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5 April, 2022

Hotel wins the day on rail trail land

ALLEGATIONS of bias have been levelled against Tablelands Regional Council as the cycling fraternity went head to head with the Tolga Hotel to convince the council not to surrender land which is part of the rail trail to accommodate additional car parking needed at the venue.

By Robyn Holmes

A cyclist uses the rail trail near the Tolga Hotel development.

Both parties were given an opportunity to address council at its recent meeting during which speakers representing the two sides made it clear they were unhappy with the way council handled the matter. 

Representing publican Tom Hedley in the matter, Matt Andrejic, from Freshwater Planning, was blunt in his assessment of the council report even though the officer’s recommendation was in favour of the land being surrendered. 

“I am extremely disappointed in what I think is a one-sided report and while the report’s recommendation does support the sub-lease (being surrendered), the body of the report does not support the recommendation made,” he told council. 

He claimed a number of drawings and plans that demonstrated the whole project more accurately and provided to Town Planning officers were not included and alleged that Mr Hedley had been advised that if he provided facilities for the bike riders, it “may appease the submitters”. 

Speaking on behalf of the cyclists who were present, Gayle Sticher was critical of council’s processes, saying riders had not been made aware that the rail trail was in any sort of jeopardy until 17 January. 

“It was disappointing to find out the issue had been in play for some time before the community was made aware of it,” she said. 

“When we asked officers, we were told ‘there’s no problem, don’t worry about it’.“ 

Ms Sticher claimed officers and the applicant had been in discussions since mid-2021 about the issue and that “discussions and negotiations were concluded by the time the community found out”. 

She said surrendering part of the rail trail would mean the loss of the trail head – a place where cyclists gather before and after the ride. 

“This will have an impact upon riders because there will not be enough room – we would have around 200-250 cyclists in this area before and after a ride. We had a grassed area with a scenic outlook and bike racks – none of this will be provided with a 41-space car park,” Ms Sticher said. 

She implored the council to reject the application and conduct “proper community consultation”. 

Later in the meeting, council’s chief executive officer Gary Rinehart defended officers and rejected the criticism by both parties involved. 

“I have absolute confidence everyone here has done their job without bias or prejudice of any description,” he said. 

During the discussion of the item later in the meeting, three councillors including Mayor Rod Marti, said they felt they were “underdone” on the issue and could not make a decision with the information before them. 

“I have a problem in trying to determine how much land the pub needs to be operational. If we’re going to surrender land, it should be done in a precise and measured way and I feel we haven’t explored whether it’s the minimal amount of land they need,” he said.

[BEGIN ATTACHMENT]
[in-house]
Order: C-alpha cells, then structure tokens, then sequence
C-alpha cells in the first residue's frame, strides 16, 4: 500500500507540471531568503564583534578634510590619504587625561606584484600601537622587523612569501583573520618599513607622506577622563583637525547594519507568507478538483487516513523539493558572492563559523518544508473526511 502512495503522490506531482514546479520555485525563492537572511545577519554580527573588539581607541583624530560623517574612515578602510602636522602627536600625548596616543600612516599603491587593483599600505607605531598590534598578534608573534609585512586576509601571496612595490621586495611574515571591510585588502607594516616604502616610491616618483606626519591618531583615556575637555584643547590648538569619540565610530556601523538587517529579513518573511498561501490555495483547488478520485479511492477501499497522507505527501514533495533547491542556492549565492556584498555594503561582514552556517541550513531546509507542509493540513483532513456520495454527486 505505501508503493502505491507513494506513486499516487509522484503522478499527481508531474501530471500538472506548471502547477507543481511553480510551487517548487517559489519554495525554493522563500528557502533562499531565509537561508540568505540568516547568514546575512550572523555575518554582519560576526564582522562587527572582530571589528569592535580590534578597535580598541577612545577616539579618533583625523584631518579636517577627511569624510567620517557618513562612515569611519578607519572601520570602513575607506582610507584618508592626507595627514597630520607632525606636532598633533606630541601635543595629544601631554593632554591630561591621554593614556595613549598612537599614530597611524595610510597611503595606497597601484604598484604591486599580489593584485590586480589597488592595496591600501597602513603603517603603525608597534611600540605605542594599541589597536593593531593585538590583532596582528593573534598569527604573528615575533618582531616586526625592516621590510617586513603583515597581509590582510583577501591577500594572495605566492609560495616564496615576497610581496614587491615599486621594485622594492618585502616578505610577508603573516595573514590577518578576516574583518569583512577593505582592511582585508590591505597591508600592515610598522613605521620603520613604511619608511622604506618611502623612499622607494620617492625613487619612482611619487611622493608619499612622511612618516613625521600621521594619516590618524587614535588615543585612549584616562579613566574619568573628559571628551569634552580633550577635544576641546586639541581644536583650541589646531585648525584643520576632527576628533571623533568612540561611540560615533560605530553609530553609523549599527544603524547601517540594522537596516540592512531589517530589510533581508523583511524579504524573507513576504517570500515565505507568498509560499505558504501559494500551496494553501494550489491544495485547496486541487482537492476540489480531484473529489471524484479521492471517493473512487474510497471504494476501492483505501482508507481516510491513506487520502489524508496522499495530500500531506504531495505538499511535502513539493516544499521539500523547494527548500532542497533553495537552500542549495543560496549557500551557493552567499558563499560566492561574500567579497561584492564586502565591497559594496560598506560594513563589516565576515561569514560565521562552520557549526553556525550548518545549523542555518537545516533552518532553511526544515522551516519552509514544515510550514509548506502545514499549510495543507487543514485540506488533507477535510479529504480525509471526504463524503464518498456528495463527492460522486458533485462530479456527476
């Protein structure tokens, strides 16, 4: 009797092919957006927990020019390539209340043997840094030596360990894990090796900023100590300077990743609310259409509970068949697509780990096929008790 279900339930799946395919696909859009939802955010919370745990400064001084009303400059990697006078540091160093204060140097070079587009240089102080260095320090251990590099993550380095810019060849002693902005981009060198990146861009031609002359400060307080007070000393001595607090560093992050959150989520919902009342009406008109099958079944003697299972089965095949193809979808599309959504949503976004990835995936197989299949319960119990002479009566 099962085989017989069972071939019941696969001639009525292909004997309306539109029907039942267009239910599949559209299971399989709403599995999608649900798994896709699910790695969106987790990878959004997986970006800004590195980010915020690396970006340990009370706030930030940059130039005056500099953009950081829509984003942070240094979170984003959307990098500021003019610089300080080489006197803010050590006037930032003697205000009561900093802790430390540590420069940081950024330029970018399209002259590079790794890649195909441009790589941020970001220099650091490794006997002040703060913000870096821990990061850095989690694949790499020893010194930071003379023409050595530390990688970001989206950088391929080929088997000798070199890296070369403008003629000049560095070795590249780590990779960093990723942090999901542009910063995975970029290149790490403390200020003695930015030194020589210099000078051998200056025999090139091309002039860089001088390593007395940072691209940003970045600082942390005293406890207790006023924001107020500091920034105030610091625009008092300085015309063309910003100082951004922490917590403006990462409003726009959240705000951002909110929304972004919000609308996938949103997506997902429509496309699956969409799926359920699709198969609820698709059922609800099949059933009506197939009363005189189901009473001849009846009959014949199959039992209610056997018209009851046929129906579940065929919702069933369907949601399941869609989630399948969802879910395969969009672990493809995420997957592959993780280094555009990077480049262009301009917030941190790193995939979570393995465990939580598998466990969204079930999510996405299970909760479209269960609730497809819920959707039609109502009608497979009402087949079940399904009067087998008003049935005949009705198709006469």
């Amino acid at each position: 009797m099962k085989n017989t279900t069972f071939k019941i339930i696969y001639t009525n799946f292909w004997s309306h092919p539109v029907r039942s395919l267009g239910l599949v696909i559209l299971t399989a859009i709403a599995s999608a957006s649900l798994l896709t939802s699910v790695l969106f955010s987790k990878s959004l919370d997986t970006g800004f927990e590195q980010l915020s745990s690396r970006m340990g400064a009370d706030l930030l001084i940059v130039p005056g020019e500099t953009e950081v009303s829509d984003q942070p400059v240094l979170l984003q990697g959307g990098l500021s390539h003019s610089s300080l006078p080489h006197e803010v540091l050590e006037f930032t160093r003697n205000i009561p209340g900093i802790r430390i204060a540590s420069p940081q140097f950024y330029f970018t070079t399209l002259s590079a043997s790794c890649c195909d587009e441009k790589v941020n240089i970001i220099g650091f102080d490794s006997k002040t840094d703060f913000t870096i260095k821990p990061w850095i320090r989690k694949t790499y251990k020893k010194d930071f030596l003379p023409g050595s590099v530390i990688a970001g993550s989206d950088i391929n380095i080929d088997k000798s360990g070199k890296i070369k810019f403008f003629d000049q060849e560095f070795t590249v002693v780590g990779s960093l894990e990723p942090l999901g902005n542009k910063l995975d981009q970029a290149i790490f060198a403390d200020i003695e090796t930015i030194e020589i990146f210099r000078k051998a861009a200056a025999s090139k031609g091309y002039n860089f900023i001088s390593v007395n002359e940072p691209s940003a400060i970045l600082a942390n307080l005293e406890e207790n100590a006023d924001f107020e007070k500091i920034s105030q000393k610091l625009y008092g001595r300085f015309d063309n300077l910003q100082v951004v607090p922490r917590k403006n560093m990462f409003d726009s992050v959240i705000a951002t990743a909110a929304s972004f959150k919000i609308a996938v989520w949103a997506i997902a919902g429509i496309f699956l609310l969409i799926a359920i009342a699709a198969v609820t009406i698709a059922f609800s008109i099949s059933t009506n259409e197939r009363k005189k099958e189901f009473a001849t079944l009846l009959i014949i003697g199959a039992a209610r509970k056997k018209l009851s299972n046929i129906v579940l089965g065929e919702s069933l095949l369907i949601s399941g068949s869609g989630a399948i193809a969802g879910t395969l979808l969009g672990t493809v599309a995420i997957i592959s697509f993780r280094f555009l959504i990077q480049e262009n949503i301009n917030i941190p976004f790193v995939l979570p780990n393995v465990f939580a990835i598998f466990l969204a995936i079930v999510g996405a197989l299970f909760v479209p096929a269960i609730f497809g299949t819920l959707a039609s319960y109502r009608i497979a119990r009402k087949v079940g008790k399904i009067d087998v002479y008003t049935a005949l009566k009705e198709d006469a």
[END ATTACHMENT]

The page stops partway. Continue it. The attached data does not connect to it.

“We shouldn’t be giving them a centimetre more than what they need and my personal view is that we don’t need to be surrendering that much land. 

“We need to be careful that we don’t de-value the rail trail given it’s an important asset into the future.” 

But Deputy Mayor Cr Kevin Cardew pushed for a decision to be made, saying the council should not make the developer wait any longer, given the process to date had taken 18 months. 

“I see it as straightforward – the planning scheme says they (the hotel) need the parking – the use of the rail trail is still there for cyclists in its entirety. I admit it’s been messy but we should make a decision today because we can’t make the developer wait another month,” he said. 

Cr Peter Hodge also moved to reassure other councillors that the decision was the right one and cyclists would still have complete use of the rail trail. 

“I understand the concerns of the cycling people, but, as a councillor, I have to look past my nose and consider the benefit for the whole community, not a specific group.I am happy to support it because the rail trail will be extended to the west and is still going to be 15-16m wide,” he said. 

Council voted 4-3 to surrender the sub-lease of the land to the Department of Transport and Main Roads, with the conditions that the developer provide evidence of community consultation, evidence of an agreement by the DTMR to grant tenure of the land to the developer, and council granting a planning approval for a Material Change of Use, giving the applicant an effective development permit. 

Crs Rod Marti, Bernie Wilce and Dave Bilney recorded their vote against the recommendation. 

After the meeting, Mayor Marti issued a statement that read: “The redevelopment of the Tolga Pub is going to be a shot in the arm for Tolga and the Tablelands. It’s already one of our most popular watering holes and its significant expansion out the back will take pressure of the busy street. 

“I fully appreciate the concerns of bike enthusiasts and others concerned at the incursion into the rail trail, however the rail trail will remain highly functional and there are other locations along the trail where the riding corridor is even narrower.”

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